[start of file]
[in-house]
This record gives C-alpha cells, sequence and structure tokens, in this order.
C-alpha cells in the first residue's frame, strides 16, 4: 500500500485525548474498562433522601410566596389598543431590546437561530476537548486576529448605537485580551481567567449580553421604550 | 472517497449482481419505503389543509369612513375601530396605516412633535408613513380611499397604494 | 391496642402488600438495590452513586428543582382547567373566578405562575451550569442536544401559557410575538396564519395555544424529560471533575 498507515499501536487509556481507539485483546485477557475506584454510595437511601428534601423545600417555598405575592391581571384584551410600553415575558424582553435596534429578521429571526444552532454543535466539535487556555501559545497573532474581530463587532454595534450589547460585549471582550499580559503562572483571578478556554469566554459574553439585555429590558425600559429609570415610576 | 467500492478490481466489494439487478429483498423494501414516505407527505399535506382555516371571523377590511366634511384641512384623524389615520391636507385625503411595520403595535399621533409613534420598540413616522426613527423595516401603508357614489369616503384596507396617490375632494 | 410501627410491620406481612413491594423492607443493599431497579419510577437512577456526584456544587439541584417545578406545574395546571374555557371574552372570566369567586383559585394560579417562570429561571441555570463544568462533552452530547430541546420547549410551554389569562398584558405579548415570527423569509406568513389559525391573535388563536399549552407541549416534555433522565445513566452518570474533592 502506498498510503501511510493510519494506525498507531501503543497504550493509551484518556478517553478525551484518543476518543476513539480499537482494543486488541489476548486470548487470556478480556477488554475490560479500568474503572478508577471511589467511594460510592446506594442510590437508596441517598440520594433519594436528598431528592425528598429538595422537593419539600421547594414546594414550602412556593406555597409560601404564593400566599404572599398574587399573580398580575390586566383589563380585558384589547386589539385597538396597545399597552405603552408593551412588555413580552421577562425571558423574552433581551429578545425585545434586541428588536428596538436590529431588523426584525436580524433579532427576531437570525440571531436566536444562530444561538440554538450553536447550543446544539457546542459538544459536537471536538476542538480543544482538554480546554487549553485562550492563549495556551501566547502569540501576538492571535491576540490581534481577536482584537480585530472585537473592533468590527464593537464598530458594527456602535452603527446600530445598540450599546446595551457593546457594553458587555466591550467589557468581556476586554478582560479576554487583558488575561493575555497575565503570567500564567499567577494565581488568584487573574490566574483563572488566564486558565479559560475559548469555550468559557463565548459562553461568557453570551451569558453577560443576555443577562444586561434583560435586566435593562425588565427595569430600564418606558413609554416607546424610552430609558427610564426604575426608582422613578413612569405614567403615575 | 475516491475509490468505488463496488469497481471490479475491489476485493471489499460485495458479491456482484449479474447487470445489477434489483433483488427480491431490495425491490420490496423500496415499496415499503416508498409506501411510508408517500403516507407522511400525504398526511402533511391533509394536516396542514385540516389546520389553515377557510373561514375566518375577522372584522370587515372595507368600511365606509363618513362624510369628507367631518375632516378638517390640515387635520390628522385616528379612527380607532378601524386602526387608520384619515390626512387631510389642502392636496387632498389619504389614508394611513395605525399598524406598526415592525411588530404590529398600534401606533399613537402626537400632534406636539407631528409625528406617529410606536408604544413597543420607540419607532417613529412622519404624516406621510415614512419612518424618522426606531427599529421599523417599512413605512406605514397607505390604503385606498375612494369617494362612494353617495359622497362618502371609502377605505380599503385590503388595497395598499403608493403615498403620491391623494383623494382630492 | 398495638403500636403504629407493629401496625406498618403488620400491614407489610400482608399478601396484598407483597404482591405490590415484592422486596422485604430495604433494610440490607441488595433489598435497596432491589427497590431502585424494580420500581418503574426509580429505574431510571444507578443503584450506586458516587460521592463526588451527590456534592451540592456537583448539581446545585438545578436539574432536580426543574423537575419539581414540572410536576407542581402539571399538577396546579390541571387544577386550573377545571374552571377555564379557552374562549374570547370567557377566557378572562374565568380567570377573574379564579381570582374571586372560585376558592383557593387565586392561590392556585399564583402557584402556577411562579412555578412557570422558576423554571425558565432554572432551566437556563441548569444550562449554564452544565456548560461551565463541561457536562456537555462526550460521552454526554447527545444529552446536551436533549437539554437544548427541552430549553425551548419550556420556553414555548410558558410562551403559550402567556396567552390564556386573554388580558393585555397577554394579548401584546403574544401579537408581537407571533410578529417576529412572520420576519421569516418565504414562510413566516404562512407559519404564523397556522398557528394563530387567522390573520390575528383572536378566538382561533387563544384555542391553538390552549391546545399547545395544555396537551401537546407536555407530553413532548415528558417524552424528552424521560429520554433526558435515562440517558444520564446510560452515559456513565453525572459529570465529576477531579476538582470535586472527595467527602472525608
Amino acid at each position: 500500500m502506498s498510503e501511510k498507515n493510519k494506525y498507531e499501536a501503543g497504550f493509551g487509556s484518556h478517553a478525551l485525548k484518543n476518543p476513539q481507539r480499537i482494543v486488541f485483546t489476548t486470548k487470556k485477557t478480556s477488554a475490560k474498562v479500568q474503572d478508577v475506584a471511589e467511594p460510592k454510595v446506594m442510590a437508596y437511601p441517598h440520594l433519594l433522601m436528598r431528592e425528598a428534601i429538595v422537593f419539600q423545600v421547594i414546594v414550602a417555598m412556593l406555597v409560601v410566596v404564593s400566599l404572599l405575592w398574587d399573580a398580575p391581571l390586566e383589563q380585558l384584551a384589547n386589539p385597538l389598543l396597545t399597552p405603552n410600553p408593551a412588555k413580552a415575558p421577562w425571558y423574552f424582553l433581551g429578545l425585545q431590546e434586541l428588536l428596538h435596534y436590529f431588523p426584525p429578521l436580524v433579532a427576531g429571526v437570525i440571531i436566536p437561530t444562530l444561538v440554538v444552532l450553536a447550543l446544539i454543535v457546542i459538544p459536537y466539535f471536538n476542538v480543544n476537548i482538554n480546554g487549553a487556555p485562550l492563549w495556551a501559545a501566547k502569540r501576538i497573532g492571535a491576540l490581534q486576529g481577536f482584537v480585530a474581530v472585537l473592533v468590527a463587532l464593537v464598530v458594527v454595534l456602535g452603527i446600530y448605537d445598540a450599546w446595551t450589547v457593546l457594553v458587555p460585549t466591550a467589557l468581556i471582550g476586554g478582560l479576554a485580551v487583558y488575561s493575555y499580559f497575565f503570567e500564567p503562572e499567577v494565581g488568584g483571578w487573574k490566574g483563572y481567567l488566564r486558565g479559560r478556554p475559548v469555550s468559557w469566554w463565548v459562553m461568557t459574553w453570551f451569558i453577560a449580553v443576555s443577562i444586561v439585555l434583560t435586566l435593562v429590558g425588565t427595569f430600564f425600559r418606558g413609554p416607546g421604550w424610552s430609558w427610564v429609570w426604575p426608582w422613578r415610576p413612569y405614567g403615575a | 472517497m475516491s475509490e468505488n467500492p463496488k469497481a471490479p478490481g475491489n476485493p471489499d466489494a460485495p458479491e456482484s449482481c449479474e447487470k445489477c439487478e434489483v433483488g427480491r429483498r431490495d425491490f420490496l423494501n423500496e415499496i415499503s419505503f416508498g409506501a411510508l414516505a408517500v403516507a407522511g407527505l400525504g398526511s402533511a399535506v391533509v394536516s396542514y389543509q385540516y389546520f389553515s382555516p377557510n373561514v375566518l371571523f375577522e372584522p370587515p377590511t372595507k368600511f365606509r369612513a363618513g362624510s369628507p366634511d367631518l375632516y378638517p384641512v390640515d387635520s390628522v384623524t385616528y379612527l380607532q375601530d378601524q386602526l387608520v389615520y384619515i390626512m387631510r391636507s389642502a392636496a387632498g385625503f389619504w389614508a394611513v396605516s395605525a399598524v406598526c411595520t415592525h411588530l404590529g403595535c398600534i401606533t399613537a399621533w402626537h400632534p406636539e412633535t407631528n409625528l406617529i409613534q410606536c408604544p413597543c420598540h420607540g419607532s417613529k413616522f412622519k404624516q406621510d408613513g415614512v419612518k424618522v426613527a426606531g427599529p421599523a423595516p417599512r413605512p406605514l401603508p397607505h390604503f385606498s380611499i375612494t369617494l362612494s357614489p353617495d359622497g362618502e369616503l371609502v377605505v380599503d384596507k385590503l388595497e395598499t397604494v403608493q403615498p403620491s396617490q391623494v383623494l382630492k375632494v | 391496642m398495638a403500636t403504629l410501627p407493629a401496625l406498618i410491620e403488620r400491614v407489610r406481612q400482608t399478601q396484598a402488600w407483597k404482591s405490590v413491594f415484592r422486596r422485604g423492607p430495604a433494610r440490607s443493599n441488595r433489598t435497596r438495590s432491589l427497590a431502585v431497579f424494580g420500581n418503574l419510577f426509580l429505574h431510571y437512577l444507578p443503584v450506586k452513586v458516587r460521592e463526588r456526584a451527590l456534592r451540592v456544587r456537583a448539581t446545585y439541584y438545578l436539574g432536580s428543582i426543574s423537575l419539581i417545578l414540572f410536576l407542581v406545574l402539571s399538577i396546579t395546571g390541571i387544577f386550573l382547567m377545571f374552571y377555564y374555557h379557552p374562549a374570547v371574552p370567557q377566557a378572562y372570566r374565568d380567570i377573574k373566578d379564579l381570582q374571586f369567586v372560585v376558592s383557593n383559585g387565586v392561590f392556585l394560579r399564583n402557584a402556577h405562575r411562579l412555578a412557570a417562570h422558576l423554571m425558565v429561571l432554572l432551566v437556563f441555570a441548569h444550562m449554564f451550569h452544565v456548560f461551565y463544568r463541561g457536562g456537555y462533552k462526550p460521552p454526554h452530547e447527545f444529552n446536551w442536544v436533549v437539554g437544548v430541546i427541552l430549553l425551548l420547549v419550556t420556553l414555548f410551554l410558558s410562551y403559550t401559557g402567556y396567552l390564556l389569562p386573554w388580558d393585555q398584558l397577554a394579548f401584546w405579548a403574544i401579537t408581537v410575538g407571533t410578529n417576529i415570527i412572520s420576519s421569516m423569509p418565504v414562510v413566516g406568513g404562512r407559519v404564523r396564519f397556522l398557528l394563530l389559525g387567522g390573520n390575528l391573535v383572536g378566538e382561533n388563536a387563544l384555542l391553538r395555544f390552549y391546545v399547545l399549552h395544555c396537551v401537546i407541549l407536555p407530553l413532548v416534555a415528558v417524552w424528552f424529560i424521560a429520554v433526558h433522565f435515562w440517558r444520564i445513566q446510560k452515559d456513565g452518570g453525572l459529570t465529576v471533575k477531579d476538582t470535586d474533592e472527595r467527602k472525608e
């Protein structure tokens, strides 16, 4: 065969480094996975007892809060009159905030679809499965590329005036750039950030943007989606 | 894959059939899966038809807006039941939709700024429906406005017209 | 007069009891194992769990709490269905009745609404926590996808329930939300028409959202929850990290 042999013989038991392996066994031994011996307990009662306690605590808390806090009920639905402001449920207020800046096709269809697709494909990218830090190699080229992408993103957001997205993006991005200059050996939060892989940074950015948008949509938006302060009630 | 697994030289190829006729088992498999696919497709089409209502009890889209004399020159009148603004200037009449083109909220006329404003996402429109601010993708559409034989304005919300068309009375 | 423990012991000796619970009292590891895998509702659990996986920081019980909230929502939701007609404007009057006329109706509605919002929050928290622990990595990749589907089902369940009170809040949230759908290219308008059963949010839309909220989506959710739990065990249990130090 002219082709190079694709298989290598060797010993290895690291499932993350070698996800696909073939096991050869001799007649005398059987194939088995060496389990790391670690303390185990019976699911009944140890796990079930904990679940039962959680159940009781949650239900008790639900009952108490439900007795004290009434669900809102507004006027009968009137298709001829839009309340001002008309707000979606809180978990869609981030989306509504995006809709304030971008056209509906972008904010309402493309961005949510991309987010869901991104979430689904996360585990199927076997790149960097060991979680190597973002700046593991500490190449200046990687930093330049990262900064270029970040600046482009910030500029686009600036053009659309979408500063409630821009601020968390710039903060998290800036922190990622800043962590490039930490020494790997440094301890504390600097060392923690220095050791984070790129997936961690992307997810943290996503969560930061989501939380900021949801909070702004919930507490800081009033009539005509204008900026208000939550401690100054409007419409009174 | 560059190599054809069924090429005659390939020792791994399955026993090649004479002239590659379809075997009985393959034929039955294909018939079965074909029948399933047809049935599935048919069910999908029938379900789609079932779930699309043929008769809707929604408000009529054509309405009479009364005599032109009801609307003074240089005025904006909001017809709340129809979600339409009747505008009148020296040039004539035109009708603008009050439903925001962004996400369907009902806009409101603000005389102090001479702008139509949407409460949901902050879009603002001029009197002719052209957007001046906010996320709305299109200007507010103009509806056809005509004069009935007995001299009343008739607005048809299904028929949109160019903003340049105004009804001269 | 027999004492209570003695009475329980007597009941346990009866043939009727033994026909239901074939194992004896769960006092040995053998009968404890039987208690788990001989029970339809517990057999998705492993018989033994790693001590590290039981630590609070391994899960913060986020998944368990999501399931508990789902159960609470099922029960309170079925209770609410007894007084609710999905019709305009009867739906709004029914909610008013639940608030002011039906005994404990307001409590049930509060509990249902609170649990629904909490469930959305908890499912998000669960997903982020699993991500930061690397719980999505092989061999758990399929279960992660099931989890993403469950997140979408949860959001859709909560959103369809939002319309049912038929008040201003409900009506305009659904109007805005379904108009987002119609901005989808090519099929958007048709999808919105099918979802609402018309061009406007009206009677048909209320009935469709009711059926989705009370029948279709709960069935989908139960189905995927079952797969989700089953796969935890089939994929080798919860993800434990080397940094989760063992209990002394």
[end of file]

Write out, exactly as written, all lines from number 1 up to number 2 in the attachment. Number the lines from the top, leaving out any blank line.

[in-house]
This record gives C-alpha cells, sequence and structure tokens, in this order.